The basis of the orthodox communist political approach was the theoretical position that history moved in stages and that it was first necessary to complete the “bourgeois democratic” phase of the revolution before moving to socialism. The Cuban Revolution was therefore defined as being “popular, patriotic, democratic, agrarian and for national liberation.” In line with this analysis, the leadership group of the PSP around Blas Roca were content to engage in the revolutionary process as it unfolded and, in particular, to support the wing of the MR-26-7 that seemed most progressive. This was also the section of the leadership that was most sympathetic to their inclusion, primarily those around Raúl Castro and Che Guevara, who condemned sectarianism and spoke publicly for the unity of all revolutionary forces including the PSP. They continued working with those MR-26-7 trade unionists who had wished to carry on the united approach implied by the FONU.
What was the reaction of the rank-and-file workers to this? The first demands to be raised were for the reinstatement of those workers victimized for their militancy or made redundant as part of the old regime’s productivity drive. There was particular joy at the reinstatement of the bank workers sacked for their strike in 1955 and the hundred bus workers dismissed after the coup in 1952. Then there were wage claims, 10 or 20 percent, sometimes enforced by short strikes, more often just won by the threat of action. Some Shell refinery workers managed to double their wages. Throughout 1959, the CTC was the main mobilizing force of the revolution and all of the major demonstrations were called in its name. May Day 1959 saw a million workers on the march, and hundreds of thousands went on strike and demonstrated on the streets to protest at the October airborne attack launched by right-wing exiles from Miami. During the government crisis of July 1959, workers’ protests and a strike on July 26 were important factors in enabling Fidel Castro to remove Manuel Urrutia from the presidency and to secure the post of prime minister for himself. Thus we see a growing rift between the increasing radicalism among ordinary workers contrasting with a tendency to bureaucratization among a section of the CTC officialdom.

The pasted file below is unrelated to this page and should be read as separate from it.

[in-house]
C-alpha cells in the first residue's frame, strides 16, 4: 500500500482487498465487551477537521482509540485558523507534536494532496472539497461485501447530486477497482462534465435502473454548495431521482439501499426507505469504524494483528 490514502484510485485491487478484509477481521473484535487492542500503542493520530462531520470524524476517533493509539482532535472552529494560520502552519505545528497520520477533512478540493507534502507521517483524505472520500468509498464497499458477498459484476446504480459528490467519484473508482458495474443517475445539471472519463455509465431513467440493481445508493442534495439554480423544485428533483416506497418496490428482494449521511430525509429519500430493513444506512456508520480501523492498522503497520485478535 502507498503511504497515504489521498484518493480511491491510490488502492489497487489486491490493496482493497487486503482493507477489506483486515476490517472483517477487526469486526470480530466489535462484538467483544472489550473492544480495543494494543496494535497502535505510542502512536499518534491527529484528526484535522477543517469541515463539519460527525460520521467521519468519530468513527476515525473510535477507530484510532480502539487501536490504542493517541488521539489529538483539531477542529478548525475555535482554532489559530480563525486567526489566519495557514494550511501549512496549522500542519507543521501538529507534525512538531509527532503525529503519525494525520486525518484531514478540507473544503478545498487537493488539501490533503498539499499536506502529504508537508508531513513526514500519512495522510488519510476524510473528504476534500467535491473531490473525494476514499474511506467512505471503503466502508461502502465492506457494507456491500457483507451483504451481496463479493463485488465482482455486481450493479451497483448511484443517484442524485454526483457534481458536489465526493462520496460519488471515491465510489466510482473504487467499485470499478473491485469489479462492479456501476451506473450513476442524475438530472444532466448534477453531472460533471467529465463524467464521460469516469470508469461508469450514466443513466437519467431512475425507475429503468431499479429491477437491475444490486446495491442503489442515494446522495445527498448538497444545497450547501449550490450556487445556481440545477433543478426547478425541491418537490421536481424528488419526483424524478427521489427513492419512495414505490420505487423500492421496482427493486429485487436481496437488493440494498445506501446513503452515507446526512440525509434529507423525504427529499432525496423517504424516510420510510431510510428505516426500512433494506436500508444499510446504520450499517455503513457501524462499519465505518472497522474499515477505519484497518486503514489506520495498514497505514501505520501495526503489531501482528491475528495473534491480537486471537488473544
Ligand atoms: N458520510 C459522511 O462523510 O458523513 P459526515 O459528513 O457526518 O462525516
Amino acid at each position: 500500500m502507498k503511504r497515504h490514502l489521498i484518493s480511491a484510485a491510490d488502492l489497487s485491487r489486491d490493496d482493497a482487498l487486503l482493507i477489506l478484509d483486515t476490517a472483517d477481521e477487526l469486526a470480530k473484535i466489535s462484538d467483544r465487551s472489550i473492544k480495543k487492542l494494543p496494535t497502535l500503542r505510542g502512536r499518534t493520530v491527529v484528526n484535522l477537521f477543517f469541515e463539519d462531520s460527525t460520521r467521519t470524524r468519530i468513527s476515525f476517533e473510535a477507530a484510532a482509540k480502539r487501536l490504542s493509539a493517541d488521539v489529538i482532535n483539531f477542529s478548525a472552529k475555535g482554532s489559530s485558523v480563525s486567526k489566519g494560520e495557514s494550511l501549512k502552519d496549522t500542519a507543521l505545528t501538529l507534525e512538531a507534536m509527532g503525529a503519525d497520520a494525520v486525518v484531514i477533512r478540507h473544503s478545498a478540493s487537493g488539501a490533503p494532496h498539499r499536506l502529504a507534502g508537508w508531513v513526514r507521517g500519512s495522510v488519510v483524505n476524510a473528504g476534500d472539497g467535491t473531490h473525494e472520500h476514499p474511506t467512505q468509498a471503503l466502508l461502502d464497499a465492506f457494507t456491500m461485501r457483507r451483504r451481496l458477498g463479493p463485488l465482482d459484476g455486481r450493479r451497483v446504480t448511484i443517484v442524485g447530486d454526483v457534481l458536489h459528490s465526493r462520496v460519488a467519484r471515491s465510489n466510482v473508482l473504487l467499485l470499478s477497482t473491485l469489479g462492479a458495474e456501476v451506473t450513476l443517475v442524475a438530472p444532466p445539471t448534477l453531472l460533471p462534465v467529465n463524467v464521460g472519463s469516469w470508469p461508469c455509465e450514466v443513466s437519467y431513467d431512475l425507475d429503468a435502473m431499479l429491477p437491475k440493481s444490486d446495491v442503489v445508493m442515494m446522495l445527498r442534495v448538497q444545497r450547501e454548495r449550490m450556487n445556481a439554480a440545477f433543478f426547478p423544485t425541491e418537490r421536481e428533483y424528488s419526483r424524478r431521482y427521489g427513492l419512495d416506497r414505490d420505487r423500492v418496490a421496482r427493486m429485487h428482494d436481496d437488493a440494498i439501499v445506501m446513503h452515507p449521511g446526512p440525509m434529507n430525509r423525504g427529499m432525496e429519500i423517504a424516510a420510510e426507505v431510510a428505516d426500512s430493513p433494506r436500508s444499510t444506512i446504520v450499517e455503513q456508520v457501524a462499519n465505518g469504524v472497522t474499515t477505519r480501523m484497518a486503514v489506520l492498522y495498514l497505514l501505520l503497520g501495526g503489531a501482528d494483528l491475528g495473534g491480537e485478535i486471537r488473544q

Within the CTC, matters came to a head at the 10th Congress of the CTC held in Havana in November 1959. The delegates were 90 percent July 26th Movement supporters, but were deeply split between the anti-communist faction lead by David Salvador and the unitarios fronted by Soto and Aguilera. Conrado Bécquer, who chaired proceedings. had some difficulty in maintaining order. Fidel Castro opened the proceedings, and spoke of the need for unity. Both sides interpreted this to suit their own entrenched position, and matters were no nearer a resolution as the closing session approached. Castro returned, upbraided the delegates for their uncomradely behavior, and it was agreed that a committee composed of Fidel Castro, David Salvador, Conrado Bécquer, José Pellon, and Jesús Soto should compose a compromise list for the executive. The posts were divided between the two factions with an anti-communist deputy to a unitario executive officer, or vice-versa in most positions. Two notable absences were Bécquer and Torres, now leaders of the FNTA and the railway federation respectively. This list was carried by acclaim, with the communist delegates abstaining, and the congress ended in relative harmony.